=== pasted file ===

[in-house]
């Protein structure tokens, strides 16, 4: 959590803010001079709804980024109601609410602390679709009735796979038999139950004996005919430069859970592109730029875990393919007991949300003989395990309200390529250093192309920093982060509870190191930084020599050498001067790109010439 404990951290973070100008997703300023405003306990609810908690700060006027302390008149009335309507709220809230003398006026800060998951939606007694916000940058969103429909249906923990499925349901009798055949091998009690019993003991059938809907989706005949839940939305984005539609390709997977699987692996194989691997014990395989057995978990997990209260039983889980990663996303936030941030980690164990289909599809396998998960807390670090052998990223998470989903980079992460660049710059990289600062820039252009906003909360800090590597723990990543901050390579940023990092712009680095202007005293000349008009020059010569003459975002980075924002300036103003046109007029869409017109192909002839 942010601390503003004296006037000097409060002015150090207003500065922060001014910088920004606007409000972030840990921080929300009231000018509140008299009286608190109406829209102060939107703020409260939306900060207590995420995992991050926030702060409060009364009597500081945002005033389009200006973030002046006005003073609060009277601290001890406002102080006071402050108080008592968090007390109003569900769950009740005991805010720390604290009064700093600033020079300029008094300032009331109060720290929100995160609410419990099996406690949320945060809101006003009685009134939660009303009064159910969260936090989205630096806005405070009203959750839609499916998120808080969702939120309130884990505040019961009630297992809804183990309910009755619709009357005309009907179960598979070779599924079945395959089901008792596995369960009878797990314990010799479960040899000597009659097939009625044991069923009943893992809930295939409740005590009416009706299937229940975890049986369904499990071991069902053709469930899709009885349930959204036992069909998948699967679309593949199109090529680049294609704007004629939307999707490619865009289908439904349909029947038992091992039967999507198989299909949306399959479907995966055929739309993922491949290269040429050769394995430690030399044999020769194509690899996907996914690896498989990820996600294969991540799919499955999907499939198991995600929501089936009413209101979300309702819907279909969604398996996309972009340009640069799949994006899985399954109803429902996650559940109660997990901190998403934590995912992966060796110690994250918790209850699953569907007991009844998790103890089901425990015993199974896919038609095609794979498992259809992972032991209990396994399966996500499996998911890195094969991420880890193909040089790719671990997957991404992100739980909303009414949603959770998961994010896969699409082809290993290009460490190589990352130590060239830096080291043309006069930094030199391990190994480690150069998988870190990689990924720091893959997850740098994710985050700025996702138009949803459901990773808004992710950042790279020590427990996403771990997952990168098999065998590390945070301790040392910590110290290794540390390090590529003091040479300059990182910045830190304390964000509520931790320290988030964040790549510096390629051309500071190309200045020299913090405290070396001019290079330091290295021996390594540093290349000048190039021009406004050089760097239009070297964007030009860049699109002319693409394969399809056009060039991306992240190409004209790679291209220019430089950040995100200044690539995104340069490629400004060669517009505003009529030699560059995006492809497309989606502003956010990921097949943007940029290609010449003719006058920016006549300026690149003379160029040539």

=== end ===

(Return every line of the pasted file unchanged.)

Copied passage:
[in-house]
């Protein structure tokens, strides 16, 4: 959590803010001079709804980024109601609410602390679709009735796979038999139950004996005919430069859970592109730029875990393919007991949300003989395990309200390529250093192309920093982060509870190191930084020599050498001067790109010439 404990951290973070100008997703300023405003306990609810908690700060006027302390008149009335309507709220809230003398006026800060998951939606007694916000940058969103429909249906923990499925349901009798055949091998009690019993003991059938809907989706005949839940939305984005539609390709997977699987692996194989691997014990395989057995978990997990209260039983889980990663996303936030941030980690164990289909599809396998998960807390670090052998990223998470989903980079992460660049710059990289600062820039252009906003909360800090590597723990990543901050390579940023990092712009680095202007005293000349008009020059010569003459975002980075924002300036103003046109007029869409017109192909002839 942010601390503003004296006037000097409060002015150090207003500065922060001014910088920004606007409000972030840990921080929300009231000018509140008299009286608190109406829209102060939107703020409260939306900060207590995420995992991050926030702060409060009364009597500081945002005033389009200006973030002046006005003073609060009277601290001890406002102080006071402050108080008592968090007390109003569900769950009740005991805010720390604290009064700093600033020079300029008094300032009331109060720290929100995160609410419990099996406690949320945060809101006003009685009134939660009303009064159910969260936090989205630096806005405070009203959750839609499916998120808080969702939120309130884990505040019961009630297992809804183990309910009755619709009357005309009907179960598979070779599924079945395959089901008792596995369960009878797990314990010799479960040899000597009659097939009625044991069923009943893992809930295939409740005590009416009706299937229940975890049986369904499990071991069902053709469930899709009885349930959204036992069909998948699967679309593949199109090529680049294609704007004629939307999707490619865009289908439904349909029947038992091992039967999507198989299909949306399959479907995966055929739309993922491949290269040429050769394995430690030399044999020769194509690899996907996914690896498989990820996600294969991540799919499955999907499939198991995600929501089936009413209101979300309702819907279909969604398996996309972009340009640069799949994006899985399954109803429902996650559940109660997990901190998403934590995912992966060796110690994250918790209850699953569907007991009844998790103890089901425990015993199974896919038609095609794979498992259809992972032991209990396994399966996500499996998911890195094969991420880890193909040089790719671990997957991404992100739980909303009414949603959770998961994010896969699409082809290993290009460490190589990352130590060239830096080291043309006069930094030199391990190994480690150069998988870190990689990924720091893959997850740098994710985050700025996702138009949803459901990773808004992710950042790279020590427990996403771990997952990168098999065998590390945070301790040392910590110290290794540390390090590529003091040479300059990182910045830190304390964000509520931790320290988030964040790549510096390629051309500071190309200045020299913090405290070396001019290079330091290295021996390594540093290349000048190039021009406004050089760097239009070297964007030009860049699109002319693409394969399809056009060039991306992240190409004209790679291209220019430089950040995100200044690539995104340069490629400004060669517009505003009529030699560059995006492809497309989606502003956010990921097949943007940029290609010449003719006058920016006549300026690149003379160029040539």